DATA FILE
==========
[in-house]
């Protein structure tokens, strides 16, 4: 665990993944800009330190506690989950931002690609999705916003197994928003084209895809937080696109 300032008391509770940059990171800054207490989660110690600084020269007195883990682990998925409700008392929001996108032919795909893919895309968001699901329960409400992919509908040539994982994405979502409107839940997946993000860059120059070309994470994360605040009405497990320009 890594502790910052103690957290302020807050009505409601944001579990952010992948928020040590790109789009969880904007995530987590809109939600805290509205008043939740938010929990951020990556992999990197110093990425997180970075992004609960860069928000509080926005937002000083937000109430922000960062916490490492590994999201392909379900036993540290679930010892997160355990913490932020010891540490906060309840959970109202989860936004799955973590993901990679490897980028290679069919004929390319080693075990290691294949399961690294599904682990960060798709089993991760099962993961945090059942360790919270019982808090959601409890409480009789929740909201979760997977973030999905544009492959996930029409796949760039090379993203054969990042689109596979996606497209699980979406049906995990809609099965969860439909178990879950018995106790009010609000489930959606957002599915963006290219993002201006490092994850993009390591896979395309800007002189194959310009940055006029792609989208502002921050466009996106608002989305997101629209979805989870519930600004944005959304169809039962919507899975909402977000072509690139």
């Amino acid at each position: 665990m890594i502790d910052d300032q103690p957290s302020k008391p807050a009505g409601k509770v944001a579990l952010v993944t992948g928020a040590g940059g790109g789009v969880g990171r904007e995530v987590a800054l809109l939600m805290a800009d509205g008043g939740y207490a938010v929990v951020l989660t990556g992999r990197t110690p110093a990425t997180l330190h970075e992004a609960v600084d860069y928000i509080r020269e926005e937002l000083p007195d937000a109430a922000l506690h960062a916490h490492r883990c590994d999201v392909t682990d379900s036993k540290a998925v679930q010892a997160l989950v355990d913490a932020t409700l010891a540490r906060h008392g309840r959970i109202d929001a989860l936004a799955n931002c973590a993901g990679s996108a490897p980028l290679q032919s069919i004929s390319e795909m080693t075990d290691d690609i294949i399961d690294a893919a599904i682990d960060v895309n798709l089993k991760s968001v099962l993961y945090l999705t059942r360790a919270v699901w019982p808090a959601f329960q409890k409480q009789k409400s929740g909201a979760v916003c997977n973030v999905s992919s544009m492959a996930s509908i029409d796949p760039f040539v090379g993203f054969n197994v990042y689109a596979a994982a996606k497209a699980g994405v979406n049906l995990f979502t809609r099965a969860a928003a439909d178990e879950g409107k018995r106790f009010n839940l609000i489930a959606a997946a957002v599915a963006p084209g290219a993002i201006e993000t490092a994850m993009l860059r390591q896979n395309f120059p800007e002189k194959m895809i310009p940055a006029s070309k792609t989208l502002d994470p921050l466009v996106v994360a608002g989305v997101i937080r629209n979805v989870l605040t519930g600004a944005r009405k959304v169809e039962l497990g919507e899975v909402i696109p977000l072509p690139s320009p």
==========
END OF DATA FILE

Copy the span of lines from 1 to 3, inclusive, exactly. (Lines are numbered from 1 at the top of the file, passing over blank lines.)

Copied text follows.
[in-house]
């Protein structure tokens, strides 16, 4: 665990993944800009330190506690989950931002690609999705916003197994928003084209895809937080696109 300032008391509770940059990171800054207490989660110690600084020269007195883990682990998925409700008392929001996108032919795909893919895309968001699901329960409400992919509908040539994982994405979502409107839940997946993000860059120059070309994470994360605040009405497990320009 890594502790910052103690957290302020807050009505409601944001579990952010992948928020040590790109789009969880904007995530987590809109939600805290509205008043939740938010929990951020990556992999990197110093990425997180970075992004609960860069928000509080926005937002000083937000109430922000960062916490490492590994999201392909379900036993540290679930010892997160355990913490932020010891540490906060309840959970109202989860936004799955973590993901990679490897980028290679069919004929390319080693075990290691294949399961690294599904682990960060798709089993991760099962993961945090059942360790919270019982808090959601409890409480009789929740909201979760997977973030999905544009492959996930029409796949760039090379993203054969990042689109596979996606497209699980979406049906995990809609099965969860439909178990879950018995106790009010609000489930959606957002599915963006290219993002201006490092994850993009390591896979395309800007002189194959310009940055006029792609989208502002921050466009996106608002989305997101629209979805989870519930600004944005959304169809039962919507899975909402977000072509690139």
């Amino acid at each position: 665990m890594i502790d910052d300032q103690p957290s302020k008391p807050a009505g409601k509770v944001a579990l952010v993944t992948g928020a040590g940059g790109g789009v969880g990171r904007e995530v987590a800054l809109l939600m805290a800009d509205g008043g939740y207490a938010v929990v951020l989660t990556g992999r990197t110690p110093a990425t997180l330190h970075e992004a609960v600084d860069y928000i509080r020269e926005e937002l000083p007195d937000a109430a922000l506690h960062a916490h490492r883990c590994d999201v392909t682990d379900s036993k540290a998925v679930q010892a997160l989950v355990d913490a932020t409700l010891a540490r906060h008392g309840r959970i109202d929001a989860l936004a799955n931002c973590a993901g990679s996108a490897p980028l290679q032919s069919i004929s390319e795909m080693t075990d290691d690609i294949i399961d690294a893919a599904i682990d960060v895309n798709l089993k991760s968001v099962l993961y945090l999705t059942r360790a919270v699901w019982p808090a959601f329960q409890k409480q009789k409400s929740g909201a979760v916003c997977n973030v999905s992919s544009m492959a996930s509908i029409d796949p760039f040539v090379g993203f054969n197994v990042y689109a596979a994982a996606k497209a699980g994405v979406n049906l995990f979502t809609r099965a969860a928003a439909d178990e879950g409107k018995r106790f009010n839940l609000i489930a959606a997946a957002v599915a963006p084209g290219a993002i201006e993000t490092a994850m993009l860059r390591q896979n395309f120059p800007e002189k194959m895809i310009p940055a006029s070309k792609t989208l502002d994470p921050l466009v996106v994360a608002g989305v997101i937080r629209n979805v989870l605040t519930g600004a944005r009405k959304v169809e039962l497990g919507e899975v909402i696109p977000l072509p690139s320009p």